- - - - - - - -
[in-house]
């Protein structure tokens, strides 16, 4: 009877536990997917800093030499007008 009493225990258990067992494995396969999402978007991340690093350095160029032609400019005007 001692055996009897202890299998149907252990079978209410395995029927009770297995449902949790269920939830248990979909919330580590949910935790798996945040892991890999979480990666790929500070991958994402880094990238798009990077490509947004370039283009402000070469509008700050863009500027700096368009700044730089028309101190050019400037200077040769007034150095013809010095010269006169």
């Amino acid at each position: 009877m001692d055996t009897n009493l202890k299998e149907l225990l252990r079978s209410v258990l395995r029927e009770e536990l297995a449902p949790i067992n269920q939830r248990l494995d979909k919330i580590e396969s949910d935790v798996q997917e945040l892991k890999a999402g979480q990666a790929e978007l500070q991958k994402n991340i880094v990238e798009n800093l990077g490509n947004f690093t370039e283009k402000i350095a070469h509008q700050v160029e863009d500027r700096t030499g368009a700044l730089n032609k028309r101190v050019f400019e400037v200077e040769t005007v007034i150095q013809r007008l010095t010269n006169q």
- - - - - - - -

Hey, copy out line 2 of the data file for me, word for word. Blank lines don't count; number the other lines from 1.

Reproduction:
């Protein structure tokens, strides 16, 4: 009877536990997917800093030499007008 009493225990258990067992494995396969999402978007991340690093350095160029032609400019005007 001692055996009897202890299998149907252990079978209410395995029927009770297995449902949790269920939830248990979909919330580590949910935790798996945040892991890999979480990666790929500070991958994402880094990238798009990077490509947004370039283009402000070469509008700050863009500027700096368009700044730089028309101190050019400037200077040769007034150095013809010095010269006169």